Research in our lab combines theoretical and experimental approaches that bridge the gap between evolutionary biology and community ecology. We are interested in how evolution on contemporary time scales alters the outcome of species interactions and affects species and genetic diversity in communities.
Because species in natural communities interact with many other species, evolutionary outcomes are the result of multiple direct and indirect species interactions. Consequently, we also examine the evolutionary importance of indirect species interactions to better understand how species evolve in a community context.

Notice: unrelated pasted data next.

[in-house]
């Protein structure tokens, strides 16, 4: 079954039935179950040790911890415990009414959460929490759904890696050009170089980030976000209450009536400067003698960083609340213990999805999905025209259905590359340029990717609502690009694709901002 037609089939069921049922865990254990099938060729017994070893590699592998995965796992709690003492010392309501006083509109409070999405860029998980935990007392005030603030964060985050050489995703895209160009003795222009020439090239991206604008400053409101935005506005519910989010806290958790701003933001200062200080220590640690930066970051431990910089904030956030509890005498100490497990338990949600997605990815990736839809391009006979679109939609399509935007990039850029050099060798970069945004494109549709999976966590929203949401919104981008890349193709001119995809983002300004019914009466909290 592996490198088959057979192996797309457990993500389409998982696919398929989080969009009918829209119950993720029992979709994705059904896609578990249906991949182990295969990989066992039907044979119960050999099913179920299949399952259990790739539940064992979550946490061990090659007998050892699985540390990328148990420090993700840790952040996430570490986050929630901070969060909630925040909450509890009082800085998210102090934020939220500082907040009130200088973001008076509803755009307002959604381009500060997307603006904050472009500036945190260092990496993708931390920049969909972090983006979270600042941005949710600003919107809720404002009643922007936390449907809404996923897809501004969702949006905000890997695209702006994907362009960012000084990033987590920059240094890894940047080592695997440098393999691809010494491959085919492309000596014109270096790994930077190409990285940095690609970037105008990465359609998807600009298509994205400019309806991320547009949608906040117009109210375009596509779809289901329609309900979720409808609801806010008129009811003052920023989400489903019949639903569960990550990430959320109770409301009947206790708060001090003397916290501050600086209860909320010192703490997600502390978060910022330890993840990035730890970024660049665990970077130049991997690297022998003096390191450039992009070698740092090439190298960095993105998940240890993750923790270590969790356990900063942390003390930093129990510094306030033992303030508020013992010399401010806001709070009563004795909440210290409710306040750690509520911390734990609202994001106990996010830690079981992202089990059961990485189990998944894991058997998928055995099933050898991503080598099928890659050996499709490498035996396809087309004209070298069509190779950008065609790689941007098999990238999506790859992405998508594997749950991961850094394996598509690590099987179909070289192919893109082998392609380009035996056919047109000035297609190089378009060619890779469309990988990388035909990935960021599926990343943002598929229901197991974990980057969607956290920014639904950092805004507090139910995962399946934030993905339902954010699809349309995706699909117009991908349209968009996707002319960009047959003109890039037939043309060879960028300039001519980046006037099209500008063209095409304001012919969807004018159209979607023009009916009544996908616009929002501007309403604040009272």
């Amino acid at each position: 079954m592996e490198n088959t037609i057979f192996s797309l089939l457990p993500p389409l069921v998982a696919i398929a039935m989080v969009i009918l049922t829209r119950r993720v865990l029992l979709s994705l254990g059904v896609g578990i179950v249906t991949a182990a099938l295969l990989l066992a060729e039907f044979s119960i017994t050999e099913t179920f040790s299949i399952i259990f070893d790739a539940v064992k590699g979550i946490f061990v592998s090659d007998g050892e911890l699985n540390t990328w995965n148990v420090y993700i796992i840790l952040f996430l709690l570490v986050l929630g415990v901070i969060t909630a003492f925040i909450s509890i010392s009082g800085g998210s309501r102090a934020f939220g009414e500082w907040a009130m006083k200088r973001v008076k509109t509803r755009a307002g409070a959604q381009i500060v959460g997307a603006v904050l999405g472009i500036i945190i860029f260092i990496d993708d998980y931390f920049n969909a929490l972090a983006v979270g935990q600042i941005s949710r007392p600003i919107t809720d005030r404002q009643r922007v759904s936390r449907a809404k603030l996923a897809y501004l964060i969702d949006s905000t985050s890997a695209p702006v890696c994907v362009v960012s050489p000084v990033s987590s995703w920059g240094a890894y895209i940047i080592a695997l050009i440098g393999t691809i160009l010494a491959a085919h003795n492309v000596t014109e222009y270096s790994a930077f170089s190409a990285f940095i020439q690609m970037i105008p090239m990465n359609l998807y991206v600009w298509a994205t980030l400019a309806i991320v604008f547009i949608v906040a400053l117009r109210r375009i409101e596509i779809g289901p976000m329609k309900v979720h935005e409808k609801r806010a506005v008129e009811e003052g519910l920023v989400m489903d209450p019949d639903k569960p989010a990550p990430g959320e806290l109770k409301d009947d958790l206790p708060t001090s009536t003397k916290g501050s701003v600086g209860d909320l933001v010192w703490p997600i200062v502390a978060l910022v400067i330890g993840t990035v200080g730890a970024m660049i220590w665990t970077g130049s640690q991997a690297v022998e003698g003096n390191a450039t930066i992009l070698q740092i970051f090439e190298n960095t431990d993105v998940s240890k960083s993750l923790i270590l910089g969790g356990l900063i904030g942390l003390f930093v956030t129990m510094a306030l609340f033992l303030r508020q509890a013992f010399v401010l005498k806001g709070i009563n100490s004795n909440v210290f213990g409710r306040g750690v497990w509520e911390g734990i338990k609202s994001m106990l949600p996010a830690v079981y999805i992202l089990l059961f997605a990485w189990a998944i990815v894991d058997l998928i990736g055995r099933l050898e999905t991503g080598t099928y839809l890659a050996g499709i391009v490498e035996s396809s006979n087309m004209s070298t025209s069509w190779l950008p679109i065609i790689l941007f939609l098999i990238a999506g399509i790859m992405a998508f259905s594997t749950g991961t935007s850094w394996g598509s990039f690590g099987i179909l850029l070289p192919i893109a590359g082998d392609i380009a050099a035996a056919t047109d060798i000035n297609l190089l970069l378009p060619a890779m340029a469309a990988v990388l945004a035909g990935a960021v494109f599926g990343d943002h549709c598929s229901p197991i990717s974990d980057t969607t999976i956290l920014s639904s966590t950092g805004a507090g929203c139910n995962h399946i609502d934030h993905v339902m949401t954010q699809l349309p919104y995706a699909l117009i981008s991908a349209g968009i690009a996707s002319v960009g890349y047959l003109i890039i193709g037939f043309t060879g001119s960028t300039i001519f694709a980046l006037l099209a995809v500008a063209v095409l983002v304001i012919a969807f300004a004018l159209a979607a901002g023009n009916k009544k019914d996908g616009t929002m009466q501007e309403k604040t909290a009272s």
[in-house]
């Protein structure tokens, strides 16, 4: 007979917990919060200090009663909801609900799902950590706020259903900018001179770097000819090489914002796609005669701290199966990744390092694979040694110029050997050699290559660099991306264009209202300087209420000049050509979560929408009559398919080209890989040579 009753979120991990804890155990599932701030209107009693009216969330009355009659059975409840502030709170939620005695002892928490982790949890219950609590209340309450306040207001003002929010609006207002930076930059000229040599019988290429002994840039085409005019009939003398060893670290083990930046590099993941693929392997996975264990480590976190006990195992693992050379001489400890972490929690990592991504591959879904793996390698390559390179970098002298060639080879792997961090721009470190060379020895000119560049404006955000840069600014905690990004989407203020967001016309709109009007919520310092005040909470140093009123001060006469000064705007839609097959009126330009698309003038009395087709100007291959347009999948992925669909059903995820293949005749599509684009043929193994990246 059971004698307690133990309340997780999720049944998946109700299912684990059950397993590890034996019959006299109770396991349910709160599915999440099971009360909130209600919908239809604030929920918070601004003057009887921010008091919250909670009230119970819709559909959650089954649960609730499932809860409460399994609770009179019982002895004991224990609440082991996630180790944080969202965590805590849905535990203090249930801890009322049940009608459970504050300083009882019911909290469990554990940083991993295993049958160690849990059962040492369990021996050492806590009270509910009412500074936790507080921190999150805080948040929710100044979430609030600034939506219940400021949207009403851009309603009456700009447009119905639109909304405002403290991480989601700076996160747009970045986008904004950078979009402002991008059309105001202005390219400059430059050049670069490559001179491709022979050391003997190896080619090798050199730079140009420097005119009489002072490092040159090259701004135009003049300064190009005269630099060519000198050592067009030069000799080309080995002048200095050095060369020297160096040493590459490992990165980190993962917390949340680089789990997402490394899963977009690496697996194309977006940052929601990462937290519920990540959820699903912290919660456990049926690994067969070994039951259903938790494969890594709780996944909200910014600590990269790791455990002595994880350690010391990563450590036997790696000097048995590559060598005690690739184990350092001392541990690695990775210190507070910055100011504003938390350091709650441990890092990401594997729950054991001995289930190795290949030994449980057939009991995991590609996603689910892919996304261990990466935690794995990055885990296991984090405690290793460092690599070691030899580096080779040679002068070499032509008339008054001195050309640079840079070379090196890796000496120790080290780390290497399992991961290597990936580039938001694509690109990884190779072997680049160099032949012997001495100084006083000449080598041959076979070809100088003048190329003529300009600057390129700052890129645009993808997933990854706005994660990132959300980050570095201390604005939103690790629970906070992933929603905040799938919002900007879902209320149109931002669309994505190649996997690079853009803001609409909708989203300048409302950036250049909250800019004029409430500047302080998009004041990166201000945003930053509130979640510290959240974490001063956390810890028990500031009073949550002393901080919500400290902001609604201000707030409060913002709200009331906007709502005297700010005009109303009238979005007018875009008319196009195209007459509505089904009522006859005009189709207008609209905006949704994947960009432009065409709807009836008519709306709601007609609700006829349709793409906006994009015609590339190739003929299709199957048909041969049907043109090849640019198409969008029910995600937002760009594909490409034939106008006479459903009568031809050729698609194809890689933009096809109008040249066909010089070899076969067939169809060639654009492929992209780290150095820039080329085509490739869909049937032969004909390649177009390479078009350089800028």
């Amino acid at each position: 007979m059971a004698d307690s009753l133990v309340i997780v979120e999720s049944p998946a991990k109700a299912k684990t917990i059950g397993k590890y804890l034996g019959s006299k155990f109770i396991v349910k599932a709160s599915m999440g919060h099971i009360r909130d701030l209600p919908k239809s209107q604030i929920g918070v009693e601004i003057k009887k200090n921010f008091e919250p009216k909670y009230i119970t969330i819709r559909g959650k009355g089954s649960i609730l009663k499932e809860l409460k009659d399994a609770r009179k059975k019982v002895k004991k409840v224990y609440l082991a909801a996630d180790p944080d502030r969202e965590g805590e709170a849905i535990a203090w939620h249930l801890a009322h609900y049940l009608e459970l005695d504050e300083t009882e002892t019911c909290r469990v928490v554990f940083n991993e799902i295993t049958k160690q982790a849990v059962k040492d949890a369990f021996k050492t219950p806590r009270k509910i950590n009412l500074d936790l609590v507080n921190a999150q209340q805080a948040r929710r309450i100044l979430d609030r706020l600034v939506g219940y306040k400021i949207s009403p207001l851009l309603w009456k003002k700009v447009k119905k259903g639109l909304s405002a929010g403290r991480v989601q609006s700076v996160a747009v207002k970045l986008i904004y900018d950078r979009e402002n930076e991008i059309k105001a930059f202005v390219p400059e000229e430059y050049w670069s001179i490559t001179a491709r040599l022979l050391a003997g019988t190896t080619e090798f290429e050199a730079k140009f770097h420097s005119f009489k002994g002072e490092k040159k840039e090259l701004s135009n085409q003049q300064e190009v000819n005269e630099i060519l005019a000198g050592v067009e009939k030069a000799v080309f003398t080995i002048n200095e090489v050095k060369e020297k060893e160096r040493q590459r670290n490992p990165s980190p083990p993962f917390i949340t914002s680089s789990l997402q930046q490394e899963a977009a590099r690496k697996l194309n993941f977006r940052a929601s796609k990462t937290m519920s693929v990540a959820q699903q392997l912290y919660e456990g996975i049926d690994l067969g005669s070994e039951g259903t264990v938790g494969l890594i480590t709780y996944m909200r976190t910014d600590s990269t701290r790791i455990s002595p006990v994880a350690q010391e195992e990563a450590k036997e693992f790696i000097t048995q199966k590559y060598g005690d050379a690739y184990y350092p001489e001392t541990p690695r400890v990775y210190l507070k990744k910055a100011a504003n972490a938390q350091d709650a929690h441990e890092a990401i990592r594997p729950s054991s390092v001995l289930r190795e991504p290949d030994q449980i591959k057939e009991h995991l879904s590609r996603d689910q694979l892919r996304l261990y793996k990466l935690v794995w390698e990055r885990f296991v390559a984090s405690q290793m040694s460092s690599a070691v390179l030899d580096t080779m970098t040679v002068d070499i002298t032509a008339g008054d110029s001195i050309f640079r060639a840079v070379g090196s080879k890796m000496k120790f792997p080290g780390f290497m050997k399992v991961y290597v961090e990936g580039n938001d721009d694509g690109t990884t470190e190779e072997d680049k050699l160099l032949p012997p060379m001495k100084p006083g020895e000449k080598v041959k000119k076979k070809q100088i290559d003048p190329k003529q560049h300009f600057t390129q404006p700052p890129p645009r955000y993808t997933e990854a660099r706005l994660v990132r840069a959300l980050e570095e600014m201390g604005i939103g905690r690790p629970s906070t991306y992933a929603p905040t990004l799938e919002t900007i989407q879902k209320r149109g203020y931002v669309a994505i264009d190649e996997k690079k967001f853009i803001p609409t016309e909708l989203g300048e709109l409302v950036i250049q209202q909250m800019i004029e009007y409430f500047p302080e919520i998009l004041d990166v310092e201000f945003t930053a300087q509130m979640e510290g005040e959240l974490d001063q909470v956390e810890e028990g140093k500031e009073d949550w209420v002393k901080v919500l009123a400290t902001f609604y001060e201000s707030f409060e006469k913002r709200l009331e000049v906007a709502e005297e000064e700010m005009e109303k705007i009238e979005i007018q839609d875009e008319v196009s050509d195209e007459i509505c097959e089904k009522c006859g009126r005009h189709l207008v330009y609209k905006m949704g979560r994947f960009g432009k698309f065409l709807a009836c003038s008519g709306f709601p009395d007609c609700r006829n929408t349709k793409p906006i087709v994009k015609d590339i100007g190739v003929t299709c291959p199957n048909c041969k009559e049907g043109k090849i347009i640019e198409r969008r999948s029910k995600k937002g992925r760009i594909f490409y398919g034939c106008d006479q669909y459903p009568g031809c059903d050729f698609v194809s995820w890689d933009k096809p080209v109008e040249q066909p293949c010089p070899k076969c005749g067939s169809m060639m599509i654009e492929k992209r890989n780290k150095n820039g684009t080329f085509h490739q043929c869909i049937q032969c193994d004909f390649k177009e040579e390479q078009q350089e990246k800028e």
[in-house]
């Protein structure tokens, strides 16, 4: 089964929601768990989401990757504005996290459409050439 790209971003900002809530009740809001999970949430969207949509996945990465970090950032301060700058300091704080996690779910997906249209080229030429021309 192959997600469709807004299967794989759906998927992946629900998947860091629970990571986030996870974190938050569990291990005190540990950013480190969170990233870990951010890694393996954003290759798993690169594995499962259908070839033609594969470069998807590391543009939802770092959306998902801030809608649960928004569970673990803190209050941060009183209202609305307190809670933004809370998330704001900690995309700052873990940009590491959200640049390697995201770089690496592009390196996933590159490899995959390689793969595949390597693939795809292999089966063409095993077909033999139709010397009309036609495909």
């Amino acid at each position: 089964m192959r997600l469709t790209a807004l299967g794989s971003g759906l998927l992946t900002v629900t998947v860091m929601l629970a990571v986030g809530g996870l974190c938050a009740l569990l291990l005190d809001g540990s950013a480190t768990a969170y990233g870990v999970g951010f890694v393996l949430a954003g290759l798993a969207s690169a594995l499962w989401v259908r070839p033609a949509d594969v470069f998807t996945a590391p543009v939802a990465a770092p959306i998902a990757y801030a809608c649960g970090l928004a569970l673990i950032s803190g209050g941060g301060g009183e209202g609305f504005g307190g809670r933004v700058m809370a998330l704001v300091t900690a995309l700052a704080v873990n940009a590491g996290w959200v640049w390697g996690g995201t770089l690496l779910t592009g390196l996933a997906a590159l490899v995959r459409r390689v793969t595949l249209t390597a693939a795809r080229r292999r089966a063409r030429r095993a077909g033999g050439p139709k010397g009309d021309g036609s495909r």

We explore these questions theoretically and in a number of natural systems, including pitcher plant inquiline communities, California grasslands, and various marine communities.